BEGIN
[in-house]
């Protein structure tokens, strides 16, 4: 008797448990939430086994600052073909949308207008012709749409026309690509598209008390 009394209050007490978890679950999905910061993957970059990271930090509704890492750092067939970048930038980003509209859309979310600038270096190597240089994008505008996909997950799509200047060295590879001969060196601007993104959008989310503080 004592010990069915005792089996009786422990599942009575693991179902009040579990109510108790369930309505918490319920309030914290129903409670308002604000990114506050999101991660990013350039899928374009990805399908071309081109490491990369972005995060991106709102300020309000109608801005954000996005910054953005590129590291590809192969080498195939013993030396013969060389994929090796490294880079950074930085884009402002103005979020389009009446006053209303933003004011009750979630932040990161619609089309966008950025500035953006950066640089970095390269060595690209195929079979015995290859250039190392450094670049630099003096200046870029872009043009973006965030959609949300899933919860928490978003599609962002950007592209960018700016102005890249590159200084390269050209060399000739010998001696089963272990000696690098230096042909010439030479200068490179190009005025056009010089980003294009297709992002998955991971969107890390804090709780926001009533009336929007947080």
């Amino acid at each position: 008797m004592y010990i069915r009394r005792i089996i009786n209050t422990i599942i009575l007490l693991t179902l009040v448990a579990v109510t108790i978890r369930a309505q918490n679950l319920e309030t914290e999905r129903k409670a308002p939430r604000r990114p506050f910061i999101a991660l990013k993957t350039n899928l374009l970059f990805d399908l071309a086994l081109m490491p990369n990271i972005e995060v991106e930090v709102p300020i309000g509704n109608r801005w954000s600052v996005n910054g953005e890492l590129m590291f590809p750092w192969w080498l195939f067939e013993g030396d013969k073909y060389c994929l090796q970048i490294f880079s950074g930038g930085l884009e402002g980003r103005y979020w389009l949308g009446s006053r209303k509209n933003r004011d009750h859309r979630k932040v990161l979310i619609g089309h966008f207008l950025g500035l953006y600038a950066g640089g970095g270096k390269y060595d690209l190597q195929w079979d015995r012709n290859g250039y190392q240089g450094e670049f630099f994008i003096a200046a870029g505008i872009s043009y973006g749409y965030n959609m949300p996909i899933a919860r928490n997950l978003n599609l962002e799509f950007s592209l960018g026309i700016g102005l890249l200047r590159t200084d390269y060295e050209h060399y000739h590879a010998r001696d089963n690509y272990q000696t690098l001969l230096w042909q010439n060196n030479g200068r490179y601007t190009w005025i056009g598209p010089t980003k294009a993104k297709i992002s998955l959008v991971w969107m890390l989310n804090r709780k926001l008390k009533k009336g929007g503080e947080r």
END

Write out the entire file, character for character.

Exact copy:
[in-house]
């Protein structure tokens, strides 16, 4: 008797448990939430086994600052073909949308207008012709749409026309690509598209008390 009394209050007490978890679950999905910061993957970059990271930090509704890492750092067939970048930038980003509209859309979310600038270096190597240089994008505008996909997950799509200047060295590879001969060196601007993104959008989310503080 004592010990069915005792089996009786422990599942009575693991179902009040579990109510108790369930309505918490319920309030914290129903409670308002604000990114506050999101991660990013350039899928374009990805399908071309081109490491990369972005995060991106709102300020309000109608801005954000996005910054953005590129590291590809192969080498195939013993030396013969060389994929090796490294880079950074930085884009402002103005979020389009009446006053209303933003004011009750979630932040990161619609089309966008950025500035953006950066640089970095390269060595690209195929079979015995290859250039190392450094670049630099003096200046870029872009043009973006965030959609949300899933919860928490978003599609962002950007592209960018700016102005890249590159200084390269050209060399000739010998001696089963272990000696690098230096042909010439030479200068490179190009005025056009010089980003294009297709992002998955991971969107890390804090709780926001009533009336929007947080």
């Amino acid at each position: 008797m004592y010990i069915r009394r005792i089996i009786n209050t422990i599942i009575l007490l693991t179902l009040v448990a579990v109510t108790i978890r369930a309505q918490n679950l319920e309030t914290e999905r129903k409670a308002p939430r604000r990114p506050f910061i999101a991660l990013k993957t350039n899928l374009l970059f990805d399908l071309a086994l081109m490491p990369n990271i972005e995060v991106e930090v709102p300020i309000g509704n109608r801005w954000s600052v996005n910054g953005e890492l590129m590291f590809p750092w192969w080498l195939f067939e013993g030396d013969k073909y060389c994929l090796q970048i490294f880079s950074g930038g930085l884009e402002g980003r103005y979020w389009l949308g009446s006053r209303k509209n933003r004011d009750h859309r979630k932040v990161l979310i619609g089309h966008f207008l950025g500035l953006y600038a950066g640089g970095g270096k390269y060595d690209l190597q195929w079979d015995r012709n290859g250039y190392q240089g450094e670049f630099f994008i003096a200046a870029g505008i872009s043009y973006g749409y965030n959609m949300p996909i899933a919860r928490n997950l978003n599609l962002e799509f950007s592209l960018g026309i700016g102005l890249l200047r590159t200084d390269y060295e050209h060399y000739h590879a010998r001696d089963n690509y272990q000696t690098l001969l230096w042909q010439n060196n030479g200068r490179y601007t190009w005025i056009g598209p010089t980003k294009a993104k297709i992002s998955l959008v991971w969107m890390l989310n804090r709780k926001l008390k009533k009336g929007g503080e947080r």